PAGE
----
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Town seeks working group members in park revitalization project

Posted on October 15, 2021 by Sunny South News

By Erika Mathieu
Sunny South News

The Town of Coaldale is seeking members for a working group which will help give consideration and insight in drafting a proposal to present to town council regarding a revitalization plan for Kinsmen Skate Park.

The working group will review budget considerations, provide insight into potential design elements, and consider layout options for the park prior to bringing a proposal forward to council for consideration.

While there are many sections of the current pathways that are enjoyable for experienced riders, Director of Planning and Community Development for the Town of Coaldale, Spencer Croil, points out that rougher sections with worn pavement can be limiting for beginner riders.

“A focus of the new park would be to ensure that community members new to the sport of skateboarding have features they can learn on and enjoy.”

The purpose of the working group is to create a space for community involvement in the project. Once the group is established and has worked through some of the broader concerns, such as location and potential features, the group will have a more concise vision of what the proposal to council will look like and be able to formulate a project budget. In addition to a potential independent donor, Croil says there is an opportunity for grant funding and community fundraising once an initial project budget is set.

Croil credits the new mountain bike park with beginner-friendly features to an increase in new riders.

“We would intend to bring that focus to the skatepark design as well”.

Local sponsored skateboarder, Tate Hughes, is hopeful at the prospect of a revitalization project and shares, “as a skateboarder, there are some features that are nice about the current skatepark, such as the location, the rails and the quarter pipe”, but notes that there is an opportunity to improve how space is utilized.

“The ground was made using asphalt instead of concrete, this surface will cause much more damage to fall on and has withered over time to the point where only BMX tires can roll over it smoothly,” and notes the design of some of the rails are not conducive to even advanced riders. “The only rail that isn’t going from rough asphalt to grass is far too high for even advanced skateboarders to do their tricks on.”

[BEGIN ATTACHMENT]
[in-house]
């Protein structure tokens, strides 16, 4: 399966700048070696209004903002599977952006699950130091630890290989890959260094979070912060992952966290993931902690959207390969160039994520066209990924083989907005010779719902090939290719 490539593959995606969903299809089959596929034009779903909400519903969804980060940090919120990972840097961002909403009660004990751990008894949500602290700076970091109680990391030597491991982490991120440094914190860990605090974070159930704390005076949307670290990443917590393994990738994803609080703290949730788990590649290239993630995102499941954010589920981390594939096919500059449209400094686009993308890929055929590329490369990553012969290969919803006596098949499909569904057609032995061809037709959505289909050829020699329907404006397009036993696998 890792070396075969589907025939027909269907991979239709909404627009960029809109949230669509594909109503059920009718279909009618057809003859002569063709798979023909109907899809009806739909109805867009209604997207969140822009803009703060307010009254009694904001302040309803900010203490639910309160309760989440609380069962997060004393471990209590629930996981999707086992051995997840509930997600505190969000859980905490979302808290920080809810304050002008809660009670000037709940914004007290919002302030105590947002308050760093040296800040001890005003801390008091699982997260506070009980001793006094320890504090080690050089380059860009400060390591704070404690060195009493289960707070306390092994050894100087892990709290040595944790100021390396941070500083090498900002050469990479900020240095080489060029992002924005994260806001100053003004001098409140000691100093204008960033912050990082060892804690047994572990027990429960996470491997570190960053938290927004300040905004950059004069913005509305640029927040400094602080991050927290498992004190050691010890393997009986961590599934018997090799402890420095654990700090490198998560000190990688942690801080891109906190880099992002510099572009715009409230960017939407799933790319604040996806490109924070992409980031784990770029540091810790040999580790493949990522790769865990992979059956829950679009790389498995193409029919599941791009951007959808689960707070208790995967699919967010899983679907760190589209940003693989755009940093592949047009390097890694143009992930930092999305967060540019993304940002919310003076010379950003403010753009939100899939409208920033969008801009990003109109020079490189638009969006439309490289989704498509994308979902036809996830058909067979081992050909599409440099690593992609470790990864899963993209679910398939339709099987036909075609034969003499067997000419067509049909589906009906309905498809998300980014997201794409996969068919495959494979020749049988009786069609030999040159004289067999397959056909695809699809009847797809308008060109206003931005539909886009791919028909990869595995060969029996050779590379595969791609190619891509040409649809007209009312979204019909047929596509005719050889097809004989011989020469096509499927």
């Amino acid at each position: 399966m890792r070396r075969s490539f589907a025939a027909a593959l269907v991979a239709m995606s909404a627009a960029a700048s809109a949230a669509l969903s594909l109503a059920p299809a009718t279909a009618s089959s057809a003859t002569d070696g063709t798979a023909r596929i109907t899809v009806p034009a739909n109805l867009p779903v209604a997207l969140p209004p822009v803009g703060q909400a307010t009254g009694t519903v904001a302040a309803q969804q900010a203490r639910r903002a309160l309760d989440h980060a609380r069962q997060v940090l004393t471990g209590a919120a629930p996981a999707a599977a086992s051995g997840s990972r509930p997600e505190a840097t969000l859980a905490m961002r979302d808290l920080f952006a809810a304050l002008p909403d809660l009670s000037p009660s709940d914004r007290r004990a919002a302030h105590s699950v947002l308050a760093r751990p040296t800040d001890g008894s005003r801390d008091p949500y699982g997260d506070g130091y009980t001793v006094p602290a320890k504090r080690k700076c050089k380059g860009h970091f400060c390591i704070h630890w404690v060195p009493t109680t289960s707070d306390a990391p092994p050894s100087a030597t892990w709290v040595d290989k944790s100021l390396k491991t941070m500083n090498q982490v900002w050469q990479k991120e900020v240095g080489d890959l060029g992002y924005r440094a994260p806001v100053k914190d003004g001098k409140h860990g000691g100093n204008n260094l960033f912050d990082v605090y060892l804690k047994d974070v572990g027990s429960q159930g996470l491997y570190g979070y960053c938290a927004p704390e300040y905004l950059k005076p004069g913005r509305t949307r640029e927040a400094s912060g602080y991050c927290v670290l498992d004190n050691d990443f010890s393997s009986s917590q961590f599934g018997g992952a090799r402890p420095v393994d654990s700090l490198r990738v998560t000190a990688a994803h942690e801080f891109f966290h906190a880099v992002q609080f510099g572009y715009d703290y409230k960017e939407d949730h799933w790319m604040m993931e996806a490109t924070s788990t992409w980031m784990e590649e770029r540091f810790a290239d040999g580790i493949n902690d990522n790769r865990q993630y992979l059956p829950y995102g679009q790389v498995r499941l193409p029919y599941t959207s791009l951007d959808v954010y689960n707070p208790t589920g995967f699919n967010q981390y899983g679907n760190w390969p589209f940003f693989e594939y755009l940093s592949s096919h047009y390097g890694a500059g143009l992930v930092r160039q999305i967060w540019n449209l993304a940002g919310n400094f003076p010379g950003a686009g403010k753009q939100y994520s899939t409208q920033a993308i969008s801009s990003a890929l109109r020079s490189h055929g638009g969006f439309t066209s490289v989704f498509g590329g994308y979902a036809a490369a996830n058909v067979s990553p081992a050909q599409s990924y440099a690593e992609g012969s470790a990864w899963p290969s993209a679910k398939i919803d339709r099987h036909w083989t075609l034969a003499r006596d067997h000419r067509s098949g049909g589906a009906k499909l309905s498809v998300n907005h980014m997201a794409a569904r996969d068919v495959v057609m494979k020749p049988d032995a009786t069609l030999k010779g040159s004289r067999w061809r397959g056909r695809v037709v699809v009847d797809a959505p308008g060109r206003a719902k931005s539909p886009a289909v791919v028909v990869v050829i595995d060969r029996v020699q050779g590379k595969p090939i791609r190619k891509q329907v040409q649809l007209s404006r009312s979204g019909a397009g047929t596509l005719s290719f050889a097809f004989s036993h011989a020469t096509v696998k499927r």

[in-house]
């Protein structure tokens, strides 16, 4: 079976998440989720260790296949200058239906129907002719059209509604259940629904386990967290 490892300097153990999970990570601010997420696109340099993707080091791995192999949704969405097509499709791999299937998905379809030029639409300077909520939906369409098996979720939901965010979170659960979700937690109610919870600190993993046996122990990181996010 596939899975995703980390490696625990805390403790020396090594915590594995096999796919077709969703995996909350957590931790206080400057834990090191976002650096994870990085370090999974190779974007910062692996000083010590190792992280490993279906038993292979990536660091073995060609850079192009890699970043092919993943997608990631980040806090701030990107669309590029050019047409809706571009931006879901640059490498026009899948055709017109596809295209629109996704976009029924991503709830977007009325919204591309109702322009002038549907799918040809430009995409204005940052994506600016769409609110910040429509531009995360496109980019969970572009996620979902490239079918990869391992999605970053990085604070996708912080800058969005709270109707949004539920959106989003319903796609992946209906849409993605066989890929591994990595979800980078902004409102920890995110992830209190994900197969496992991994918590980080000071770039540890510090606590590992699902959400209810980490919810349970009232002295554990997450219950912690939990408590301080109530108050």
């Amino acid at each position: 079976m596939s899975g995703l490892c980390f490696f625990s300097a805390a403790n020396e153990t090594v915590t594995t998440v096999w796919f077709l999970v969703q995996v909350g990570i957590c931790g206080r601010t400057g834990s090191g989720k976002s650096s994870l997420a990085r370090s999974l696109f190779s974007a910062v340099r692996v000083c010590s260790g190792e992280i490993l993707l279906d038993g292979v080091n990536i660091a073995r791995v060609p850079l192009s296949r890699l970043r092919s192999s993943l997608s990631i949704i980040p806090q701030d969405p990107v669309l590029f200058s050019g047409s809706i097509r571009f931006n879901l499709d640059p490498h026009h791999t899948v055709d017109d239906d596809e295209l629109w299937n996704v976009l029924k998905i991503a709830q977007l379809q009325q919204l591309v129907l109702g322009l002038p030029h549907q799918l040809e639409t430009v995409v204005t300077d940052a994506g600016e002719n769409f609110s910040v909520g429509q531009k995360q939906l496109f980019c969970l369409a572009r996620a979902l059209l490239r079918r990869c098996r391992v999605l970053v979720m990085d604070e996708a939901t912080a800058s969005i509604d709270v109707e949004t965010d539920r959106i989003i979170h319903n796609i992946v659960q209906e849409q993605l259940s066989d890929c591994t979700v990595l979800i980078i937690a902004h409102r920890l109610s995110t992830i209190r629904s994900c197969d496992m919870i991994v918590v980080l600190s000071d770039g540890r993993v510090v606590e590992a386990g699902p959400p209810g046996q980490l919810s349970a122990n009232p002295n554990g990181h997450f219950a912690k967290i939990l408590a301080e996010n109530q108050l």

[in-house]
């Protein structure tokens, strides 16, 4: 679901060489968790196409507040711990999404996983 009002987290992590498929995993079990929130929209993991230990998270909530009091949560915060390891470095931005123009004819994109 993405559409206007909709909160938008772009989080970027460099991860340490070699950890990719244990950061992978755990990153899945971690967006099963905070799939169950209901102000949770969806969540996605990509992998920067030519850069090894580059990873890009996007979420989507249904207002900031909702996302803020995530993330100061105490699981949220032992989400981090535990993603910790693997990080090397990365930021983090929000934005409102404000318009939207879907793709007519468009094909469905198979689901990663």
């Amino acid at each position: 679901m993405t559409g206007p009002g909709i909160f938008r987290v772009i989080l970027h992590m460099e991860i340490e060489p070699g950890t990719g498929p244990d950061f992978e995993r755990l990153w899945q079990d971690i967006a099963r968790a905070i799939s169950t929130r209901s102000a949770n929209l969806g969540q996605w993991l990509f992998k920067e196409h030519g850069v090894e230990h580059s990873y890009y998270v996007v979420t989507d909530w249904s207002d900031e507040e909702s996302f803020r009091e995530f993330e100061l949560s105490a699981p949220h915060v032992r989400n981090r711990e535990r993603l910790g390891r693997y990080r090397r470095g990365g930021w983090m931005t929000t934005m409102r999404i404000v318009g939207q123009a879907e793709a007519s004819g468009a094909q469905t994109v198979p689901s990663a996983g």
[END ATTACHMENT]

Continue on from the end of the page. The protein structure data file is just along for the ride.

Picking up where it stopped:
These under-utilized features impact both new and experienced users and deter many community members from practicing in the park.

The current lack of modern infrastructure has led to skateboarders seeking space to practice their sport outside of the Coaldale community. Croil notes, “some of our local skateboarders have shared that with the modern skateparks available in Lethbridge there isn’t too much interest in riding the Coaldale Park at this point.”

A sentiment echoed by Hughes when asked about community impact and usership. Similarly, Hughes sees the potential project as an opportunity to foster the sport within the community. Rather than athletes traveling to more modern parks with updated features, he says there is an opportunity to foster the sport in a more meaningful way within the community.

“The overall community of Coaldale would benefit. As it stands right now it is very tricky to practice our sport without having to go elsewhere.”

Hughes iterates the importance of fostering community through sport, “Coaldale has this really talented community of skateboarders and helping them achieve their goals would not only bring up moral for the community but be able to keep kids around Coaldale too.”

Although skateboarding has been considered a legitimate sport for decades, it was validated on an international stage for the first time this past August in the 2020 Summer Olympic games. Hughes would like to see the sport honoured through safe and accessible skate infrastructure for community members.

“Who knows maybe one day a kid from Coaldale could be in the Olympics because they had a good skatepark in their hometown to practice [on] and evolve their skills.”

When asked who can get involved Croil says, “there are no qualifications to join. An interested member of the community just needs to be passionate about a community-driven process and if they enjoy skateboarding- that would help as well,” — although this is not a prerequisite.

Those interested in joining this working group are encouraged get involved in the project by contributing to the addition of amenities that enrich the community of Coaldale. submit an expression of interest letter at Since the project has not yet been prosed to council, interested community members have an opportunity to have a say in the future of the park. The application deadline to join the working group is Oct. 29, at 5 p.m.

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